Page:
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Nutrition on a Recession Budget

Nutrition on a Recession Budget

by Dr. Kristina L. Sargent, DC, Contributor to Holistic Nutrition on

In this economy, finances are a stressor, and the food budget is one place you may be able to cut expenses. But what is the wisest way to accomplish that goal? Making poor food choices actually increases your risk of diabetes, heart disease and high blood pressure; so when you cut your food budget, don’t cut out necessary nutrients.

Here’s what  Dr. Kristina L. Sargent, D.C., offers in the way of tips to follow for low-cost nutrition:

* Stay on the Perimeter: To choose the healthiest foods, stay on the perimeter of the grocery store. You don’t really need to make your way into the aisles – where the processed stuff is located – why tempt yourself to spend money on food without nutrients that stresses your body?

* Cut out Processed Foods: Chips, muffins, cookies, soda, sports drinks and other beverages are an example. Most of those foods don’t have many nutrients like vitamins and antioxidants, and actually rob your body of nutrients as it tries to process them.

* Meal Plan: Start by planning a week to 10 days worth of meals — and be sure to include breakfast, lunch (if you pack your own), dinner and snacks. You can save time by building up a recipe file with your favorite dishes. You can also use cookbooks, print out recipes you find online or keep copies of recipes in a special folder on your computer. Grab the advertisements for your local grocery store to see what’s on special — you can save even more money by planning some of your meals around those sale items.

* Buy Frozen Foods: With frozen foods there’s no worry about spoilage and you will be getting more of the nutrients your body needs to combat stress.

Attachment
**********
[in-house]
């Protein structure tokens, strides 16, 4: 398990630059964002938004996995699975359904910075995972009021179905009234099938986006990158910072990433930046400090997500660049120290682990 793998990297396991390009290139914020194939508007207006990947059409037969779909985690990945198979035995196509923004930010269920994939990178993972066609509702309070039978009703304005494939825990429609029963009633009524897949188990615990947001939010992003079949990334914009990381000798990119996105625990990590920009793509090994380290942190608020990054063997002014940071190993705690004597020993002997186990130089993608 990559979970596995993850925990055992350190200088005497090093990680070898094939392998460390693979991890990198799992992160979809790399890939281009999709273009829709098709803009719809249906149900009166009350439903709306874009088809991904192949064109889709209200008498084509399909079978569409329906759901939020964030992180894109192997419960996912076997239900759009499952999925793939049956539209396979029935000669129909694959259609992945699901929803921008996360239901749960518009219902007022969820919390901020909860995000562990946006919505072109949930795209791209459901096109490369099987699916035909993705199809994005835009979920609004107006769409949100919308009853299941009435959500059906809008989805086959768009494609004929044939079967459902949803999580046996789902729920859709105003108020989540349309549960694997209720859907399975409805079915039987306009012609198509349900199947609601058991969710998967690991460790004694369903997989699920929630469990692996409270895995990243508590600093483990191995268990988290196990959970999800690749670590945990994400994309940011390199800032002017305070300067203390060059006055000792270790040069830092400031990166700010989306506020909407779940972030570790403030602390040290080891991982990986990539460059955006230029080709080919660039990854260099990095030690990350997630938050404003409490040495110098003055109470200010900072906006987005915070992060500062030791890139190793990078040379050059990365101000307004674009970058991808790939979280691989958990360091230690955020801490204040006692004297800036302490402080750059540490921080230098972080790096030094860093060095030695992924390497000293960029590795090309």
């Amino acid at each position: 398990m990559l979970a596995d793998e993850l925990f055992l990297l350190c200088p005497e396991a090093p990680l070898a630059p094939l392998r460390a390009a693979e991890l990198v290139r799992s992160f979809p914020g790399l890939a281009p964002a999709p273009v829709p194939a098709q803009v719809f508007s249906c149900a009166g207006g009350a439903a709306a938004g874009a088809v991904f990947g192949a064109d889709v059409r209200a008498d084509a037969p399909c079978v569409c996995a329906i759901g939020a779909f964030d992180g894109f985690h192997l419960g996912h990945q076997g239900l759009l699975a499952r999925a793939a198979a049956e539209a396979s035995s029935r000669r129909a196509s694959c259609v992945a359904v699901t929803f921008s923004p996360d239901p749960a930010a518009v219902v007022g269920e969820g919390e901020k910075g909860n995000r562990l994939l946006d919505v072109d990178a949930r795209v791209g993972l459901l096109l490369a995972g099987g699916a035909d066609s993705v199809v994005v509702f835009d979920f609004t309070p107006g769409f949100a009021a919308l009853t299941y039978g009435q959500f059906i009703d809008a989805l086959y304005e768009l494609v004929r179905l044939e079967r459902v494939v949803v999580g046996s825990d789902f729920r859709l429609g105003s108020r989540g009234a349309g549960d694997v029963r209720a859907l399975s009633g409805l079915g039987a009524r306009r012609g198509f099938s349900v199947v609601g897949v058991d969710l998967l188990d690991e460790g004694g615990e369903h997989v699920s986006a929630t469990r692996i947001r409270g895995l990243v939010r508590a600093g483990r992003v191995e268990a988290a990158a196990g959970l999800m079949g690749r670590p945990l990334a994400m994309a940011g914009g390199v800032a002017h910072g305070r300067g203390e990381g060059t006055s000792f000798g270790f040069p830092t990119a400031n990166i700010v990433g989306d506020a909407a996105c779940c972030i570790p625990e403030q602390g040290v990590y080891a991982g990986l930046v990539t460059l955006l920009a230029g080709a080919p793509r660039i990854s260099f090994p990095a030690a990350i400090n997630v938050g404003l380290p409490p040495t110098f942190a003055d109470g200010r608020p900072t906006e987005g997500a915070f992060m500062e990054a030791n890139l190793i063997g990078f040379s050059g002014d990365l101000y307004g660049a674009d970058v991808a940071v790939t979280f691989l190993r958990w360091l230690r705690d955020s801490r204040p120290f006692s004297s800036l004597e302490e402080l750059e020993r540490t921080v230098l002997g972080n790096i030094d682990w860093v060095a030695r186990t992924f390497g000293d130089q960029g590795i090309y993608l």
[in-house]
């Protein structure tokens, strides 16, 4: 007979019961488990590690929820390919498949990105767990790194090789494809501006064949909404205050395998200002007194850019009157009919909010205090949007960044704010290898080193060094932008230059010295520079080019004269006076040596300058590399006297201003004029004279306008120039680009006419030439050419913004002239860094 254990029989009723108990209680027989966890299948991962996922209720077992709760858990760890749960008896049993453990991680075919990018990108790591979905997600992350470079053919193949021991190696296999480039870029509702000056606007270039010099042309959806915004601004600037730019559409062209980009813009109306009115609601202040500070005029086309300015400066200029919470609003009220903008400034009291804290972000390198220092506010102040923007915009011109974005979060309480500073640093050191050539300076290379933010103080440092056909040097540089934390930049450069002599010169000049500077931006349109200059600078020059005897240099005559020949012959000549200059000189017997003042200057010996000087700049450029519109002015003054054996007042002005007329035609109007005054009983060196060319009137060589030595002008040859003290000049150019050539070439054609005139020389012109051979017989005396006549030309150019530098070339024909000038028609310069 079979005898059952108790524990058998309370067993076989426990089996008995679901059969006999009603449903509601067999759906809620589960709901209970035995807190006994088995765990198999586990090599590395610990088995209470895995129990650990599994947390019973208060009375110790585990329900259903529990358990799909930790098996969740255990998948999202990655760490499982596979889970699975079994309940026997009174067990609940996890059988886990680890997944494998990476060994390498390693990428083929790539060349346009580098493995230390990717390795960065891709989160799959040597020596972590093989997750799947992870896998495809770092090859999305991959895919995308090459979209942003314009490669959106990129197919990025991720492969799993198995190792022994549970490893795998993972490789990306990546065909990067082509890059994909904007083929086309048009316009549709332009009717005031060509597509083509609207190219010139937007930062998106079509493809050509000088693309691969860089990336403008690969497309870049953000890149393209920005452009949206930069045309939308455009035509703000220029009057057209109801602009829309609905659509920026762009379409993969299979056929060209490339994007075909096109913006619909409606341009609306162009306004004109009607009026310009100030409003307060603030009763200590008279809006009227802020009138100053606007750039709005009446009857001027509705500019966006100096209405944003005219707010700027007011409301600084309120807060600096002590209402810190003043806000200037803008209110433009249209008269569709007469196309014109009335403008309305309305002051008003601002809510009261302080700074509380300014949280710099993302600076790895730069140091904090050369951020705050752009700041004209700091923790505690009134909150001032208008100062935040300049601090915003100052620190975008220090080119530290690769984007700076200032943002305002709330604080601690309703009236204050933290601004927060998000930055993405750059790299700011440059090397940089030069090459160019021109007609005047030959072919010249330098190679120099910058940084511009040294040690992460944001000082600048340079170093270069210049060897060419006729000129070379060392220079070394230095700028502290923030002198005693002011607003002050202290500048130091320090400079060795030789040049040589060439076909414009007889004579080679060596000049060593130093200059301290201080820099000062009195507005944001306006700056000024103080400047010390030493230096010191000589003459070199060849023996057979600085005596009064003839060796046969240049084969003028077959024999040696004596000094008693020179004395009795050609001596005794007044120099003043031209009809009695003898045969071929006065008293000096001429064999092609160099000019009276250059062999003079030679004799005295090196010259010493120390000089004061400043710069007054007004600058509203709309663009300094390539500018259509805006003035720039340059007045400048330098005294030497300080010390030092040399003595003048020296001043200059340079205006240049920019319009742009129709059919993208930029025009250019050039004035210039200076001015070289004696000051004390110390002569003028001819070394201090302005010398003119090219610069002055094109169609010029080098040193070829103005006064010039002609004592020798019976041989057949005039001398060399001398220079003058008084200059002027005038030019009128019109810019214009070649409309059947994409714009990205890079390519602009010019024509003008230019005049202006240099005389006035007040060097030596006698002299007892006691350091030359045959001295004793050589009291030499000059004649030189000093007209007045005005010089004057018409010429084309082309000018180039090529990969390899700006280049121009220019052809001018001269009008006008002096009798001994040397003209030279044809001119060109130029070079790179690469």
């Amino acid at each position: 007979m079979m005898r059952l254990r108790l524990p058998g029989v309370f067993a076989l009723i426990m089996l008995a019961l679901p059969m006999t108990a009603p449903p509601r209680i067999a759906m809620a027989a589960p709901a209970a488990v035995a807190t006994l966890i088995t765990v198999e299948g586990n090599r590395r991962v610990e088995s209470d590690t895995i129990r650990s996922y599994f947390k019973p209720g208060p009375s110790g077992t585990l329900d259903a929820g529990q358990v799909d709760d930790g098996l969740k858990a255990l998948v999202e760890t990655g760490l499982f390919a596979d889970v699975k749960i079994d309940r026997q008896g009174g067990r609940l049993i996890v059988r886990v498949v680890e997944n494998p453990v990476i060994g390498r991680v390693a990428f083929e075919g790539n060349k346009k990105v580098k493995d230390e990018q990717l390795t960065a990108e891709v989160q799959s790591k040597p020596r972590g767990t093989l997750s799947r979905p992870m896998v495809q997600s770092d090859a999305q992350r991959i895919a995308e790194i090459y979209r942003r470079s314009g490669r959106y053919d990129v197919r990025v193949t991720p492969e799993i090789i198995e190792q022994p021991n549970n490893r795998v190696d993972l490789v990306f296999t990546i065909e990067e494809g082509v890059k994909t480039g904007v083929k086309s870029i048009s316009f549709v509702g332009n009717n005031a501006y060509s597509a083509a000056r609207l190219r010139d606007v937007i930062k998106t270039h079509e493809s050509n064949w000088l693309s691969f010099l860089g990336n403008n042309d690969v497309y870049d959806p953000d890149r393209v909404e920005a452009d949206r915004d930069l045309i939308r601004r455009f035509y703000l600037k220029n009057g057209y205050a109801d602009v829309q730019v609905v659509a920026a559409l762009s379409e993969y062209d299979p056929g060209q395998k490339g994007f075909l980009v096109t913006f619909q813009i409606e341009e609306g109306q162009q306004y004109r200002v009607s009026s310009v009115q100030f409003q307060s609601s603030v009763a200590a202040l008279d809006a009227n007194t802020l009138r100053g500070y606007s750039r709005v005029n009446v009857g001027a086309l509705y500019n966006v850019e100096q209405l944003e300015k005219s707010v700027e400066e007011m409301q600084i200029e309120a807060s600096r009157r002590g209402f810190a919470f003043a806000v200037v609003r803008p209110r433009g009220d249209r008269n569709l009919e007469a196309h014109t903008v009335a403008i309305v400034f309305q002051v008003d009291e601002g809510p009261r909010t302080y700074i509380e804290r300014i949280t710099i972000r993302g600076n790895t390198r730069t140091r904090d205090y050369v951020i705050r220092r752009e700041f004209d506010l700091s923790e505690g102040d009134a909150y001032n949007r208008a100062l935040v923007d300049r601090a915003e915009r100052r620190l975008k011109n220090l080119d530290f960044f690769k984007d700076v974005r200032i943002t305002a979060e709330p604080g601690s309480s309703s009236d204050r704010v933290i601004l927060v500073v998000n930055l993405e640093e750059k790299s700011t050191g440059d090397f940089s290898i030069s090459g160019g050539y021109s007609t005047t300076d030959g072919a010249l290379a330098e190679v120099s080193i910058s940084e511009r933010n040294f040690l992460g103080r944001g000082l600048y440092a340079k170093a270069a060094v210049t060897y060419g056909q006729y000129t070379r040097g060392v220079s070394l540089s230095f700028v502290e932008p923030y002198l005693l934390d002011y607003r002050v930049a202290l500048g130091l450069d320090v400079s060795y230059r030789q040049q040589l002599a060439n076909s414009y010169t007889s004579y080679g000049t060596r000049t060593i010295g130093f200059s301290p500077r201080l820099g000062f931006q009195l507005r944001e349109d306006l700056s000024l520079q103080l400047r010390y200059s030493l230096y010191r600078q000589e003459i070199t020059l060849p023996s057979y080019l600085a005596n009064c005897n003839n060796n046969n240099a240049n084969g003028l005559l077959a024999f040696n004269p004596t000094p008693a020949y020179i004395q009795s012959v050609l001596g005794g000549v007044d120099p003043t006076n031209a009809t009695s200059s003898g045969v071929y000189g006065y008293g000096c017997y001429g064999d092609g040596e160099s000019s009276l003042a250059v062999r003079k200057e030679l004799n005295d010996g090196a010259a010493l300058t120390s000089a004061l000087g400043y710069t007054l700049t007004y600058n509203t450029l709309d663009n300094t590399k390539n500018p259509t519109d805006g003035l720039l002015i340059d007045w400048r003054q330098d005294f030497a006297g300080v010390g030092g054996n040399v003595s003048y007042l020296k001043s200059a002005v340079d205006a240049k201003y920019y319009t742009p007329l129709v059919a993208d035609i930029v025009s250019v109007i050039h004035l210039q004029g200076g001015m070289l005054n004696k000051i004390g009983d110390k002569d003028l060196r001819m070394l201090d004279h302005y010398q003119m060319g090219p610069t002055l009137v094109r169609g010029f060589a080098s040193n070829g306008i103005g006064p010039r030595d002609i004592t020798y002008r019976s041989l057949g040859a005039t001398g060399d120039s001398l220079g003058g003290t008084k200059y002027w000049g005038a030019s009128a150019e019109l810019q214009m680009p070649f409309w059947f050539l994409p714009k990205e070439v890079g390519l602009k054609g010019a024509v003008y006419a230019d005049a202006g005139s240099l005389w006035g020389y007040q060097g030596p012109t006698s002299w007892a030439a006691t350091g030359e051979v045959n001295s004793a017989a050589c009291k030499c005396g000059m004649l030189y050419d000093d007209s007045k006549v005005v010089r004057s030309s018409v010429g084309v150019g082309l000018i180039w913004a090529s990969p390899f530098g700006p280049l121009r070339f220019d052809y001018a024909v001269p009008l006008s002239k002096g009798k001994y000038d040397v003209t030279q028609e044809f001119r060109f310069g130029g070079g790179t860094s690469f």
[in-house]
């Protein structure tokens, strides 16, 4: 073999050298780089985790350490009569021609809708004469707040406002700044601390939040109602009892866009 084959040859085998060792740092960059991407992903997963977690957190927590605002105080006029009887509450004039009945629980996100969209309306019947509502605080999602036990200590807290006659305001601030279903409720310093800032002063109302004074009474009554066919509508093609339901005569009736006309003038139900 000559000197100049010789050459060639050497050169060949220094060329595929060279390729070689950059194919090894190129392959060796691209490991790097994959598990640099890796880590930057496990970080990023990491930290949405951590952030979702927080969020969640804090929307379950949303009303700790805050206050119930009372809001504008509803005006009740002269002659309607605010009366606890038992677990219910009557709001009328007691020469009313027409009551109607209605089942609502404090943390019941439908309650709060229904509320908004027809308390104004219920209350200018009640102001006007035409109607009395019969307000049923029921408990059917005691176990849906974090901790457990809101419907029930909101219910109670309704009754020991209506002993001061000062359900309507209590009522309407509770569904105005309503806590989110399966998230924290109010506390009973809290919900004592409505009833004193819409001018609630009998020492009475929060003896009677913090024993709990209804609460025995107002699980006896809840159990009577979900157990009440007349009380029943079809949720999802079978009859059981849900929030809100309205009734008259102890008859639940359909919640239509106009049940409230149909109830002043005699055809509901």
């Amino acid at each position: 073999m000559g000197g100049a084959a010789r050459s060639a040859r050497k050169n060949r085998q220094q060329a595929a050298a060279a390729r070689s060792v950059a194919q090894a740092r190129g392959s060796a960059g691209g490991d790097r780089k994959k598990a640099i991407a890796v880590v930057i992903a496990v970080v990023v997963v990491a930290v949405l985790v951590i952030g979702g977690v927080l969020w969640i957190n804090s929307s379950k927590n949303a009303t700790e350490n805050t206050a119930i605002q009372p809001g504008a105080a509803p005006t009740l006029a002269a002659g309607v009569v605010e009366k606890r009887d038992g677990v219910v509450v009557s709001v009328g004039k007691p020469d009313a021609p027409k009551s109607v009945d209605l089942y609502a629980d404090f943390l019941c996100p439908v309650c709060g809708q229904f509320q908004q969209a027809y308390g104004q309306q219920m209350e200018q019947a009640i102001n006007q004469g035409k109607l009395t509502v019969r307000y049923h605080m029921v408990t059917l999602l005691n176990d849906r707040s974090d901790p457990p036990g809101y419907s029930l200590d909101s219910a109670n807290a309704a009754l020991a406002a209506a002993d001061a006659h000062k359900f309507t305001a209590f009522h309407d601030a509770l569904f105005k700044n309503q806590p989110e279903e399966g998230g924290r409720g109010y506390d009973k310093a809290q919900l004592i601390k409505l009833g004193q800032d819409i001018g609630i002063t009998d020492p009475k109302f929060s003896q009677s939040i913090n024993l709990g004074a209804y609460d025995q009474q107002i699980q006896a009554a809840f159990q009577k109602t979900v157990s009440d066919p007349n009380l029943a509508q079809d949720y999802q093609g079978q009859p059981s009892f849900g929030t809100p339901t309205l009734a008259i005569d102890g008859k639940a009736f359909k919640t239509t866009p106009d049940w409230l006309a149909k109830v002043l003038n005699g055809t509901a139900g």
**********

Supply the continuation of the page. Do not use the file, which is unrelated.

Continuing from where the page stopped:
* Buy in Bulk: Buy  in bulk, freezing your items in family-sized portions.

* Cut Coupons: Look for online coupons as well as the coupons in newspapers and magazines.

* Use your own Water: Buy a water-filter pitcher instead of expensive individual bottles of water.

These days are stressful enough, and your body doesn’t need more. So choose to de-stress by feeding your body an anti-stress diet, reducing your grocery bill at the same time.

Read more: Basics, Conscious Consumer, Diet & Nutrition, Eating for Health, Family, Food, General Health, Smart Shopping, , , , , , , , , , , , , , , , , ,

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8:07PM PDT on Sep 18, 2011

...and where possible, grow your own and keep a couple of chooks.

1:24AM PDT on Sep 2, 2011


5:04AM PDT on Aug 27, 2011

Just reminding me that organization and planning make meals simpler and fun rather than stressful. Thanks!

1:00PM PDT on Aug 25, 2011

This article gives some sound advice to living well, when times are tough. It isn't hard to stay healthy on a budget. Just have to shop the sales and cut out all the hollow foods. Nowadays when I shop it seems like more and more I don't even enter the center of the store. I more or less trail around side walls. That seems to be where all the fresh and/or healthy food is stored. Entering the isles one is bombarded by all manner of possessed goods.

10:28PM PDT on Aug 23, 2011

it's such a pity that times have led us to this..

4:49PM PDT on Aug 23, 2011


2:23PM PDT on Aug 23, 2011

I always follw the advice in this article...

8:16AM PDT on Aug 23, 2011

Good article, but it is so hard on the budget to buy healthy food, but we do. If it's hard for us, then it must be impossible for others who don't have the funds to stretch. Go to the Environmental Working Group website and they offer a list of clean non-organic veggies and fruits you can buy-- along with the dirty (meaning pesticides) list.

3:36AM PDT on Aug 23, 2011


2:53AM PDT on Aug 23, 2011

Excellent article. Thanks for sharing

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Disclaimer: The views expressed above are solely those of the author and may not reflect those of
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